Shame to Goan Pride

Posted on 2009-06-26
ECONOMIC downturn has driven back home nearly 50,000 Goans from Gulf countries and about 25,000 more who were working on ships or with airline companies. About one lakh Goans are on the state’s live job register; an estimated 20,000 are unregistered or have just passed out; and there are about 5000 workers who have lost job in recession-hit industries in the state. Together they have built up a jobless population of about 2 lakh, which makes roughly 13 per cent of the state’s current population. The unemployment situation is highly unprecedented and alarming.
Is anyone serious about this extraordinary unemployment? Whom to blame and whom not to? The government? The ‘No-No’ groups? The geography and topography of the land itself? Perhaps all of them. Because the shrinking of job opportunities in the state did not start with the housing loan frauds in Miami. It started with a public uproar over some policy decisions and individual manipulations by ministers and powerful lobbies that aimed to take over huge chunks of Goa’s land for industries, mega housing projects or sheer speculation. All mega-housing projects stopped, reducing job opportunities for civil engineers, architects and others. Large investments shied away from Goa; so much so that the High-Powered Coordination Committee cleared just one major industry in two years.
Not all the public uproar was for the wrong reason: partly it was fuelled by the passion of keeping Goan collective authority and collective identity intact in a steamrolling privatising and individualising environment which itself was seen to be fuelled by sheer greed. But then in the popular storm and the frequent eruptions that continue to mark community responses across the state many good and harmless ideas of investment were and are being also blown away.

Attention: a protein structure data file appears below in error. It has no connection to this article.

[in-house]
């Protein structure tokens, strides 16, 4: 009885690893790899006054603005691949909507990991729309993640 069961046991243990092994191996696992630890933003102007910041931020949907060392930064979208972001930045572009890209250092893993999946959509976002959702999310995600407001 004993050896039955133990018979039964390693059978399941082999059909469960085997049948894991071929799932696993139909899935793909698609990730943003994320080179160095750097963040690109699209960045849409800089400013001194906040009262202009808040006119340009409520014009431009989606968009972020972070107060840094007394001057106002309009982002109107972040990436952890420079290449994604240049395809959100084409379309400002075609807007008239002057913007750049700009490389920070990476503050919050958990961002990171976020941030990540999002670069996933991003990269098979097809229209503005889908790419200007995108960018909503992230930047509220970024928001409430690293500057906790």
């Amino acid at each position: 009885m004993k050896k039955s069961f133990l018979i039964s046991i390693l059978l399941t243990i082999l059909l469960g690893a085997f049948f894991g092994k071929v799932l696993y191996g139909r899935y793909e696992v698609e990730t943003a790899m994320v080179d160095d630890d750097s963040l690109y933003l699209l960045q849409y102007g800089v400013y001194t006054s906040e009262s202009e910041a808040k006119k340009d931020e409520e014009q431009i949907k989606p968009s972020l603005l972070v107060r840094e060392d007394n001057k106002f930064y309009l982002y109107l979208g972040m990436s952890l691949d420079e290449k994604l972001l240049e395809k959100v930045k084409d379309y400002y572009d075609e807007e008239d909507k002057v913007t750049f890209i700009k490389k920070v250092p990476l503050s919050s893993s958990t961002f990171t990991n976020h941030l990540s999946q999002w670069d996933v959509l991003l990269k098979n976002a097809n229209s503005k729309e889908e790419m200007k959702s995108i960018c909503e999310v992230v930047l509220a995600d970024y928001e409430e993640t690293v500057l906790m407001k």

And now we have the recession placing an extraordinary burden on the state government and a project resistant-community of the thousands laid off from the Gulf, ocean liners and other states of India. How does the state provide livelihood for them? There would be cynics, we are sure, who would say that the Gulf fellows can find sustenance for themselves from the savings they have made at their overseas jobs. But let us not forget that many of those who went to Gulf went there because they were poor and wanted a decent income for themselves and their families. Apart from trying to meet the ever-rising costs of living in the Gulf countries, they have been sending remittances to their families back home. Their savings may not last a very long time. And the recession is not showing any signs of abatement. And there are no guarantees of their being taken back.
In short, it is a very pitiable situation for them. Added to the already vast number of jobless Goans, they are going to expect the government to create jobs for them. How does the government do it? At the completion of two years in office, the Chief Minister, Mr Digambar Kamat spoke of a development model based on protection of Goan identity. We do not think anyone should have any problem with the idea. The only thing is the creating of such a model. The government, which has been on the backfoot from accusations of complicity with forces of great greed, needs to open up a dialogue with conscientious and farsighted sections of elite and masses to build such a model. And we must do it without any delay, because investments are necessary for development. If we go on blocking investments, we will be left with a public treasury with hugely diminished revenue. The state government will have no funds from taxes to build infrastructure or improve health or education because their will be nobody to pay them. It will fall back to begging from the Centre. That will be a great shame to Goan pride and identity.